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At long last, BIS has published ODR guidance for businesses.

It has been added as an annex to the existing detailed ADR guidance for business that was previously published on the Chartered Trading Standards Institute’s Business Companion website. As the ODR platform facilitates ADR between consumers, businesses and approved ADR providers, it is logical for the ODR guidance to sit as an annex to this more detailed ADR guidance.

The guidance is available at the following link:


It helpfully sets out the requirements and advantages of using ADR even when it isn’t compulsory:

Where it is not compulsory for a trader to submit to ADR, it will still be worth considering. Some of the advantages include:

  • ADR procedures are often completed more quickly than court proceedings, and can be completed very quickly indeed, allowing you to get on with running your business
    costs are often lower. Remember that you cannot normally recover lawyers’ fees as part of a ‘small claim’ (which is any claim valued below £10,000)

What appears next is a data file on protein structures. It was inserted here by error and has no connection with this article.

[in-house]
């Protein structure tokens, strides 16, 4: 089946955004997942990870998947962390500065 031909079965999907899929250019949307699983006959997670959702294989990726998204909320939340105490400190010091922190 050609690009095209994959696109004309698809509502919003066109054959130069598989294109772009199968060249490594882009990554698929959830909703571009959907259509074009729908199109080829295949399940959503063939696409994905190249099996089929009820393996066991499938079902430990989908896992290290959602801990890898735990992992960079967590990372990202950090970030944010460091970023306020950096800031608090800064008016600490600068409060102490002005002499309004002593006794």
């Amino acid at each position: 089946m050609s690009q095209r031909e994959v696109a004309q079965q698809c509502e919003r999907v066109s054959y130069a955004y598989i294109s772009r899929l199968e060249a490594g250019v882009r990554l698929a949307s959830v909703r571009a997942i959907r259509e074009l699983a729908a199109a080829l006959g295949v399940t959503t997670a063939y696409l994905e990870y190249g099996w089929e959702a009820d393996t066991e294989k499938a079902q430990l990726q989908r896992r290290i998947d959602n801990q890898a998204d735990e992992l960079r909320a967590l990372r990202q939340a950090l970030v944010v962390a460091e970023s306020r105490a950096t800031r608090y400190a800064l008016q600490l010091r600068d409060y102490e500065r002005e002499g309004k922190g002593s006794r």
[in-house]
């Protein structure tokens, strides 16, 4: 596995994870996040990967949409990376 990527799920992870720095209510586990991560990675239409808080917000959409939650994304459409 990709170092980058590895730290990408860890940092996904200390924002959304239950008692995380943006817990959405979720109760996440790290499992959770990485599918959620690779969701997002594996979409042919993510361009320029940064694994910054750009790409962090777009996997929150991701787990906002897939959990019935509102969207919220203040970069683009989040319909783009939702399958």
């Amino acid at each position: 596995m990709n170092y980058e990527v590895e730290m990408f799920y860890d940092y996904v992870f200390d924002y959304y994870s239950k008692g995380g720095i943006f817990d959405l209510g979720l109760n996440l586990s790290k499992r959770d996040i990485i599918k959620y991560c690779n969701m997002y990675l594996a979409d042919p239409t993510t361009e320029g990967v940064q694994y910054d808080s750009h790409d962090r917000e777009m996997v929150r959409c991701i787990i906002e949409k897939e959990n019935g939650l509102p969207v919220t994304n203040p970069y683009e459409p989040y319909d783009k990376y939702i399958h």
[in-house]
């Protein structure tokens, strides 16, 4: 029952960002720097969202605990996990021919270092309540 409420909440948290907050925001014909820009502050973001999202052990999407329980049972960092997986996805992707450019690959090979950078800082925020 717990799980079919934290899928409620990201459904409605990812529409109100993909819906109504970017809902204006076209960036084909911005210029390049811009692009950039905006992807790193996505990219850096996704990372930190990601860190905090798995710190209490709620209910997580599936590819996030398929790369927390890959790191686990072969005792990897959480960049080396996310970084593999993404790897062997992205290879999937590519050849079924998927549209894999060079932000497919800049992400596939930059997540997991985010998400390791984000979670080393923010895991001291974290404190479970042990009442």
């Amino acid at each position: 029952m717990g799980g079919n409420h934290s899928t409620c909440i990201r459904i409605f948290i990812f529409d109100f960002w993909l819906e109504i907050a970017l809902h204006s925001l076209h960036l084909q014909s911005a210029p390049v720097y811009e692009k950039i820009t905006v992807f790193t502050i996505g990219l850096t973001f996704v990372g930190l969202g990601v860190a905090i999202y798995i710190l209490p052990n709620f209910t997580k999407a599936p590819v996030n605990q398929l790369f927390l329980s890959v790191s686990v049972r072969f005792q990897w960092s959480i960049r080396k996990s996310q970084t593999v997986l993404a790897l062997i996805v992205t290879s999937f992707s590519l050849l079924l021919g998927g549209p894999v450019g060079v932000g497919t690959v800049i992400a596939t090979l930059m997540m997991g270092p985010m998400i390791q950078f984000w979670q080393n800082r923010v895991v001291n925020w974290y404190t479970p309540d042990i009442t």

• ADR procedures are often completed in private and conducted confidentially, avoiding the risk of adverse publicity and reputational damage that could arise from a court case
  • in some types of ADR (such as mediation) the parties to the dispute decide the outcome themselves rather than having it imposed on them
  • ADR procedures can be more flexible in terms of their outcome and in terms of whether and how they apply strict rules of law. It may therefore be possible to achieve outcomes that a court could not order, or to get a result that the parties think is fairer than that dictated by law
  • ADR procedures can be less confrontational or adversarial than court proceedings. Not only can this reduce stress, it can also be an important consideration when the parties know that they want to have, or must have, an ongoing relationship
  • failing to consider ADR can be penalised by the court


Disclaimer: The information and any commentary on the law contained in this article is for information purposes only. No responsibility for the accuracy and correctness of the information and commentary or for any consequences of relying on it, is assumed by the author. The information and commentary does not, and is not intended to amount to legal advice to any person on a specific case or matter. The article was written on the date shown and may not represent the law as it stands subsequently. For the avoidance of doubt, the views in this article are personal to the author and not attributable to any other individual or organisation.